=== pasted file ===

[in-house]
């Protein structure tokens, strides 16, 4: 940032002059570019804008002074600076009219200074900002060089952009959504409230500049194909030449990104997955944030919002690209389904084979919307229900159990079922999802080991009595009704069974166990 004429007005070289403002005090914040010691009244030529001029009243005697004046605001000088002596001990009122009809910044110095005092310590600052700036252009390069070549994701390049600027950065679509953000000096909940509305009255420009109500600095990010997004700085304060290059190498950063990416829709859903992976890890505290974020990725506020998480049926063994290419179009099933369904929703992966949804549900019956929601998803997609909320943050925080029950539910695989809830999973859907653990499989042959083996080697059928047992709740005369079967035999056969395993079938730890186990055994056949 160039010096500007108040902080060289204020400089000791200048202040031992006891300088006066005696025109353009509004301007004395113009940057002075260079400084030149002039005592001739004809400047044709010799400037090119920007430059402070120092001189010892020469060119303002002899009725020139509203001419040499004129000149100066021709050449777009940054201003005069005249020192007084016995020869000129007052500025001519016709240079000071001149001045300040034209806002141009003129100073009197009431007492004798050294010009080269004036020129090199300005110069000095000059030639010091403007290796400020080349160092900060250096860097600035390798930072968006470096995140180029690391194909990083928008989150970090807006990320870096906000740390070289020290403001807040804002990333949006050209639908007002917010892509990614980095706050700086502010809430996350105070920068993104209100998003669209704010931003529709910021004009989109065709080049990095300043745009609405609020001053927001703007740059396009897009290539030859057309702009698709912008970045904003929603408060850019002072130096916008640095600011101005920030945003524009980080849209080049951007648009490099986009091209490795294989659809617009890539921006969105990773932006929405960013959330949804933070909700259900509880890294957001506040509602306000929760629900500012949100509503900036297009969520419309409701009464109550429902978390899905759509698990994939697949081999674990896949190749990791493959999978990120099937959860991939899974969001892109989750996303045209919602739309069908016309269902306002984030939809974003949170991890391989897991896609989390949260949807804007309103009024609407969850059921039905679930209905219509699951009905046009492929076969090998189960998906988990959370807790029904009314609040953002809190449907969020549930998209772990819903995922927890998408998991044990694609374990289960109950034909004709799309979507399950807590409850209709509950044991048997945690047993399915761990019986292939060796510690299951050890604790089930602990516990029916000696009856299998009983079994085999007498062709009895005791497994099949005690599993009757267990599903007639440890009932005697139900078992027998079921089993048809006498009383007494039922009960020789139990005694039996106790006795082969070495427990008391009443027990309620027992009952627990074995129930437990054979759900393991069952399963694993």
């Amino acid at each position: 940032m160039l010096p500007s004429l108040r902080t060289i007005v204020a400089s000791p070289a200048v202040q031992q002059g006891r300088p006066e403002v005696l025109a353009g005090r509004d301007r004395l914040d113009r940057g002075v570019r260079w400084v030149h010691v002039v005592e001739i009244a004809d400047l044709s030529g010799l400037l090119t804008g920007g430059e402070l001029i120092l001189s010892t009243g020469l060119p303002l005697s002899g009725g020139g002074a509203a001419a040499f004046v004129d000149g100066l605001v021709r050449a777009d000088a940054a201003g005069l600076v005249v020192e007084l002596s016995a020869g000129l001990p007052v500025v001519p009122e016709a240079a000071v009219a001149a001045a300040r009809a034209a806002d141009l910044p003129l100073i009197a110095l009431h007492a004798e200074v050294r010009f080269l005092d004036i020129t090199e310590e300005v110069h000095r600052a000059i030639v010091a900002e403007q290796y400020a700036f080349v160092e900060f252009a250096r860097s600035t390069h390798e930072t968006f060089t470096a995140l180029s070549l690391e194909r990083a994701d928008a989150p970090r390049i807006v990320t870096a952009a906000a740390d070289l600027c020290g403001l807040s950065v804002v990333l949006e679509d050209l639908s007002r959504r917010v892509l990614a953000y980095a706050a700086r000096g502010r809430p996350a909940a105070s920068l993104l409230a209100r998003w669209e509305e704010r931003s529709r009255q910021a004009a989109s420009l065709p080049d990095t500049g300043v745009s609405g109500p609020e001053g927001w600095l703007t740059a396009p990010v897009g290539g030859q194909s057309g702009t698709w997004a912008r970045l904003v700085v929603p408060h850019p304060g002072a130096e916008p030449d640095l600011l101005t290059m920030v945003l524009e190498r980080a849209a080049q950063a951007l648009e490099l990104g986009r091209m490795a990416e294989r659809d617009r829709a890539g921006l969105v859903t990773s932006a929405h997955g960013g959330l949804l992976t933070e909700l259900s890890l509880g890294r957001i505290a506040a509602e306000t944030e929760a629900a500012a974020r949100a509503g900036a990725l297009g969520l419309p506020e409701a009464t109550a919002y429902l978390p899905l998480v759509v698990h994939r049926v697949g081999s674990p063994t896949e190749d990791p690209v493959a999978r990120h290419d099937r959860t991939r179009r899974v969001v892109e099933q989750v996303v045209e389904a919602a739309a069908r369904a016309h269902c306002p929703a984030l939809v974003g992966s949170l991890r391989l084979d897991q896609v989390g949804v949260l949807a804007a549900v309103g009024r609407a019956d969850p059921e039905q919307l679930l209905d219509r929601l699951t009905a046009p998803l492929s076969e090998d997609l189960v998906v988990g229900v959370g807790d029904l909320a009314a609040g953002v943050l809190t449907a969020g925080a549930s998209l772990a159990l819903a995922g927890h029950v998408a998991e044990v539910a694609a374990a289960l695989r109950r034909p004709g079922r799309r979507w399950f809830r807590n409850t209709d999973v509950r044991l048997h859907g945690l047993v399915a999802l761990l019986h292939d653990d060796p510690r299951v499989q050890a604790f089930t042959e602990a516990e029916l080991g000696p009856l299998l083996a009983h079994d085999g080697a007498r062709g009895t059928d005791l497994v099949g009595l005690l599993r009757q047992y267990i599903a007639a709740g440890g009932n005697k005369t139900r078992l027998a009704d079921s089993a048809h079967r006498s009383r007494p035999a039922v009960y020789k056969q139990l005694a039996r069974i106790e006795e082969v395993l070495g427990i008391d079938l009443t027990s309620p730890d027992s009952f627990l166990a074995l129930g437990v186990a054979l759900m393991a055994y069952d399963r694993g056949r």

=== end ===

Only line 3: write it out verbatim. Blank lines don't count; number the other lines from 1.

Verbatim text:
């Amino acid at each position: 940032m160039l010096p500007s004429l108040r902080t060289i007005v204020a400089s000791p070289a200048v202040q031992q002059g006891r300088p006066e403002v005696l025109a353009g005090r509004d301007r004395l914040d113009r940057g002075v570019r260079w400084v030149h010691v002039v005592e001739i009244a004809d400047l044709s030529g010799l400037l090119t804008g920007g430059e402070l001029i120092l001189s010892t009243g020469l060119p303002l005697s002899g009725g020139g002074a509203a001419a040499f004046v004129d000149g100066l605001v021709r050449a777009d000088a940054a201003g005069l600076v005249v020192e007084l002596s016995a020869g000129l001990p007052v500025v001519p009122e016709a240079a000071v009219a001149a001045a300040r009809a034209a806002d141009l910044p003129l100073i009197a110095l009431h007492a004798e200074v050294r010009f080269l005092d004036i020129t090199e310590e300005v110069h000095r600052a000059i030639v010091a900002e403007q290796y400020a700036f080349v160092e900060f252009a250096r860097s600035t390069h390798e930072t968006f060089t470096a995140l180029s070549l690391e194909r990083a994701d928008a989150p970090r390049i807006v990320t870096a952009a906000a740390d070289l600027c020290g403001l807040s950065v804002v990333l949006e679509d050209l639908s007002r959504r917010v892509l990614a953000y980095a706050a700086r000096g502010r809430p996350a909940a105070s920068l993104l409230a209100r998003w669209e509305e704010r931003s529709r009255q910021a004009a989109s420009l065709p080049d990095t500049g300043v745009s609405g109500p609020e001053g927001w600095l703007t740059a396009p990010v897009g290539g030859q194909s057309g702009t698709w997004a912008r970045l904003v700085v929603p408060h850019p304060g002072a130096e916008p030449d640095l600011l101005t290059m920030v945003l524009e190498r980080a849209a080049q950063a951007l648009e490099l990104g986009r091209m490795a990416e294989r659809d617009r829709a890539g921006l969105v859903t990773s932006a929405h997955g960013g959330l949804l992976t933070e909700l259900s890890l509880g890294r957001i505290a506040a509602e306000t944030e929760a629900a500012a974020r949100a509503g900036a990725l297009g969520l419309p506020e409701a009464t109550a919002y429902l978390p899905l998480v759509v698990h994939r049926v697949g081999s674990p063994t896949e190749d990791p690209v493959a999978r990120h290419d099937r959860t991939r179009r899974v969001v892109e099933q989750v996303v045209e389904a919602a739309a069908r369904a016309h269902c306002p929703a984030l939809v974003g992966s949170l991890r391989l084979d897991q896609v989390g949804v949260l949807a804007a549900v309103g009024r609407a019956d969850p059921e039905q919307l679930l209905d219509r929601l699951t009905a046009p998803l492929s076969e090998d997609l189960v998906v988990g229900v959370g807790d029904l909320a009314a609040g953002v943050l809190t449907a969020g925080a549930s998209l772990a159990l819903a995922g927890h029950v998408a998991e044990v539910a694609a374990a289960l695989r109950r034909p004709g079922r799309r979507w399950f809830r807590n409850t209709d999973v509950r044991l048997h859907g945690l047993v399915a999802l761990l019986h292939d653990d060796p510690r299951v499989q050890a604790f089930t042959e602990a516990e029916l080991g000696p009856l299998l083996a009983h079994d085999g080697a007498r062709g009895t059928d005791l497994v099949g009595l005690l599993r009757q047992y267990i599903a007639a709740g440890g009932n005697k005369t139900r078992l027998a009704d079921s089993a048809h079967r006498s009383r007494p035999a039922v009960y020789k056969q139990l005694a039996r069974i106790e006795e082969v395993l070495g427990i008391d079938l009443t027990s309620p730890d027992s009952f627990l166990a074995l129930g437990v186990a054979l759900m393991a055994y069952d399963r694993g056949r």